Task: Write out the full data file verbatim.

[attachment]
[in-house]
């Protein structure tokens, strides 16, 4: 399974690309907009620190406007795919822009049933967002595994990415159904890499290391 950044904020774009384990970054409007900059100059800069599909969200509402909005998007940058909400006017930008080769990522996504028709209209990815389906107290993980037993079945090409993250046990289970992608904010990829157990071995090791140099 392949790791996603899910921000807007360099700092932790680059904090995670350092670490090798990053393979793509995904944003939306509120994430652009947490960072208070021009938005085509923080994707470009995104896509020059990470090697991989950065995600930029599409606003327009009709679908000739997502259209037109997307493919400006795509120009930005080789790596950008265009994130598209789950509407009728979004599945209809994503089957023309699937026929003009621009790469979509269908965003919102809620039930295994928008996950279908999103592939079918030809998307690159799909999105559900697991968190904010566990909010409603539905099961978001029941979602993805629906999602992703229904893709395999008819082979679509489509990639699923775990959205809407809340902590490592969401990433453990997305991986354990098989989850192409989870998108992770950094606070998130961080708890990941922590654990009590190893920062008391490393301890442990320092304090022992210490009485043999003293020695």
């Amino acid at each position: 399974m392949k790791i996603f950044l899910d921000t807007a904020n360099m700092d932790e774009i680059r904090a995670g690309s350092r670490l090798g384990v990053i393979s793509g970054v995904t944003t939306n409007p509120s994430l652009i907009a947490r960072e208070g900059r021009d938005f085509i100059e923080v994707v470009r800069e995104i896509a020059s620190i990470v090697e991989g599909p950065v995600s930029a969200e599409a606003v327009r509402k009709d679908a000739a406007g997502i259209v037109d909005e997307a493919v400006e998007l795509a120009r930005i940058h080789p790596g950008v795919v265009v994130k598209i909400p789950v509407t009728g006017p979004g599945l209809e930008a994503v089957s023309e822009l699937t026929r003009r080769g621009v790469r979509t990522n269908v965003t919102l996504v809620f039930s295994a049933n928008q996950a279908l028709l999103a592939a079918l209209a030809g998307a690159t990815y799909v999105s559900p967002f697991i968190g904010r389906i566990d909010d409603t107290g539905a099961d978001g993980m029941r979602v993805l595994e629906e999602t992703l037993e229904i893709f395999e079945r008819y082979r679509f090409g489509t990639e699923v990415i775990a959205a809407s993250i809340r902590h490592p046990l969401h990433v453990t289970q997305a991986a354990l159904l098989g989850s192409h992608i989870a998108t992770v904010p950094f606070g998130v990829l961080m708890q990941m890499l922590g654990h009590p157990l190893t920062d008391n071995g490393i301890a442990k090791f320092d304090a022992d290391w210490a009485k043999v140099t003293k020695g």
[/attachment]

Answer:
[in-house]
């Protein structure tokens, strides 16, 4: 399974690309907009620190406007795919822009049933967002595994990415159904890499290391 950044904020774009384990970054409007900059100059800069599909969200509402909005998007940058909400006017930008080769990522996504028709209209990815389906107290993980037993079945090409993250046990289970992608904010990829157990071995090791140099 392949790791996603899910921000807007360099700092932790680059904090995670350092670490090798990053393979793509995904944003939306509120994430652009947490960072208070021009938005085509923080994707470009995104896509020059990470090697991989950065995600930029599409606003327009009709679908000739997502259209037109997307493919400006795509120009930005080789790596950008265009994130598209789950509407009728979004599945209809994503089957023309699937026929003009621009790469979509269908965003919102809620039930295994928008996950279908999103592939079918030809998307690159799909999105559900697991968190904010566990909010409603539905099961978001029941979602993805629906999602992703229904893709395999008819082979679509489509990639699923775990959205809407809340902590490592969401990433453990997305991986354990098989989850192409989870998108992770950094606070998130961080708890990941922590654990009590190893920062008391490393301890442990320092304090022992210490009485043999003293020695």
């Amino acid at each position: 399974m392949k790791i996603f950044l899910d921000t807007a904020n360099m700092d932790e774009i680059r904090a995670g690309s350092r670490l090798g384990v990053i393979s793509g970054v995904t944003t939306n409007p509120s994430l652009i907009a947490r960072e208070g900059r021009d938005f085509i100059e923080v994707v470009r800069e995104i896509a020059s620190i990470v090697e991989g599909p950065v995600s930029a969200e599409a606003v327009r509402k009709d679908a000739a406007g997502i259209v037109d909005e997307a493919v400006e998007l795509a120009r930005i940058h080789p790596g950008v795919v265009v994130k598209i909400p789950v509407t009728g006017p979004g599945l209809e930008a994503v089957s023309e822009l699937t026929r003009r080769g621009v790469r979509t990522n269908v965003t919102l996504v809620f039930s295994a049933n928008q996950a279908l028709l999103a592939a079918l209209a030809g998307a690159t990815y799909v999105s559900p967002f697991i968190g904010r389906i566990d909010d409603t107290g539905a099961d978001g993980m029941r979602v993805l595994e629906e999602t992703l037993e229904i893709f395999e079945r008819y082979r679509f090409g489509t990639e699923v990415i775990a959205a809407s993250i809340r902590h490592p046990l969401h990433v453990t289970q997305a991986a354990l159904l098989g989850s192409h992608i989870a998108t992770v904010p950094f606070g998130v990829l961080m708890q990941m890499l922590g654990h009590p157990l190893t920062d008391n071995g490393i301890a442990k090791f320092d304090a022992d290391w210490a009485k043999v140099t003293k020695g």